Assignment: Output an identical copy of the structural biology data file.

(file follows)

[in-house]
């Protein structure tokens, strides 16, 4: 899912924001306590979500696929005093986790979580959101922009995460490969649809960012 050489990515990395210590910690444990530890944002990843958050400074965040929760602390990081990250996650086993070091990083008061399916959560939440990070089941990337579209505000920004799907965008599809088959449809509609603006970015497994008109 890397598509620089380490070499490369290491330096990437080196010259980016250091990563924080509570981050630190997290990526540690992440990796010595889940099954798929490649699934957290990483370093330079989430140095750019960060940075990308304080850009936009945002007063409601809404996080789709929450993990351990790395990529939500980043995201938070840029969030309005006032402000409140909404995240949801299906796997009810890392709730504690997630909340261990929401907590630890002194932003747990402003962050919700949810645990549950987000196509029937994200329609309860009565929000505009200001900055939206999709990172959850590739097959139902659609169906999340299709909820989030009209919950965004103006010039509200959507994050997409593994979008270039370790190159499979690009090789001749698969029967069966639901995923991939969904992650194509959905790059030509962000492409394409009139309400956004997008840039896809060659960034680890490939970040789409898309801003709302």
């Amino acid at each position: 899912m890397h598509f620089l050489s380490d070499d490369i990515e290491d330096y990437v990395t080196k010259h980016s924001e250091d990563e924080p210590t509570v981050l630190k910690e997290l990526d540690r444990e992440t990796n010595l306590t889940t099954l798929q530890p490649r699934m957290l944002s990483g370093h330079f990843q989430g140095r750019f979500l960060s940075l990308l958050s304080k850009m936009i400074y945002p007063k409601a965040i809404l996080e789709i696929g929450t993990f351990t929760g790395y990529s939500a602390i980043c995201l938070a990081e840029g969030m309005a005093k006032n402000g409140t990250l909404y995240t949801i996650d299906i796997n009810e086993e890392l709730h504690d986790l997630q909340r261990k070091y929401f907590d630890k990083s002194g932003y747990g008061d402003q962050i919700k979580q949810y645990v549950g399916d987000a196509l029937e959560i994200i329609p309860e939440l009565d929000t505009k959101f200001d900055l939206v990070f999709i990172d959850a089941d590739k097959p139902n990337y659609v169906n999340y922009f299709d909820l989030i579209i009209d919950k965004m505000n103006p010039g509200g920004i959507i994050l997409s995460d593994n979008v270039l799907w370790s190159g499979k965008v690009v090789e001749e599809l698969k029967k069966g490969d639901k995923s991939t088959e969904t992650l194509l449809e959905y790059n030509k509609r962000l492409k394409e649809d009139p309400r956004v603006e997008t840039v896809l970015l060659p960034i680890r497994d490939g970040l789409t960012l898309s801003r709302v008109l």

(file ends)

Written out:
[in-house]
């Protein structure tokens, strides 16, 4: 899912924001306590979500696929005093986790979580959101922009995460490969649809960012 050489990515990395210590910690444990530890944002990843958050400074965040929760602390990081990250996650086993070091990083008061399916959560939440990070089941990337579209505000920004799907965008599809088959449809509609603006970015497994008109 890397598509620089380490070499490369290491330096990437080196010259980016250091990563924080509570981050630190997290990526540690992440990796010595889940099954798929490649699934957290990483370093330079989430140095750019960060940075990308304080850009936009945002007063409601809404996080789709929450993990351990790395990529939500980043995201938070840029969030309005006032402000409140909404995240949801299906796997009810890392709730504690997630909340261990929401907590630890002194932003747990402003962050919700949810645990549950987000196509029937994200329609309860009565929000505009200001900055939206999709990172959850590739097959139902659609169906999340299709909820989030009209919950965004103006010039509200959507994050997409593994979008270039370790190159499979690009090789001749698969029967069966639901995923991939969904992650194509959905790059030509962000492409394409009139309400956004997008840039896809060659960034680890490939970040789409898309801003709302």
């Amino acid at each position: 899912m890397h598509f620089l050489s380490d070499d490369i990515e290491d330096y990437v990395t080196k010259h980016s924001e250091d990563e924080p210590t509570v981050l630190k910690e997290l990526d540690r444990e992440t990796n010595l306590t889940t099954l798929q530890p490649r699934m957290l944002s990483g370093h330079f990843q989430g140095r750019f979500l960060s940075l990308l958050s304080k850009m936009i400074y945002p007063k409601a965040i809404l996080e789709i696929g929450t993990f351990t929760g790395y990529s939500a602390i980043c995201l938070a990081e840029g969030m309005a005093k006032n402000g409140t990250l909404y995240t949801i996650d299906i796997n009810e086993e890392l709730h504690d986790l997630q909340r261990k070091y929401f907590d630890k990083s002194g932003y747990g008061d402003q962050i919700k979580q949810y645990v549950g399916d987000a196509l029937e959560i994200i329609p309860e939440l009565d929000t505009k959101f200001d900055l939206v990070f999709i990172d959850a089941d590739k097959p139902n990337y659609v169906n999340y922009f299709d909820l989030i579209i009209d919950k965004m505000n103006p010039g509200g920004i959507i994050l997409s995460d593994n979008v270039l799907w370790s190159g499979k965008v690009v090789e001749e599809l698969k029967k069966g490969d639901k995923s991939t088959e969904t992650l194509l449809e959905y790059n030509k509609r962000l492409k394409e649809d009139p309400r956004v603006e997008t840039v896809l970015l060659p960034i680890r497994d490939g970040l789409t960012l898309s801003r709302v008109l």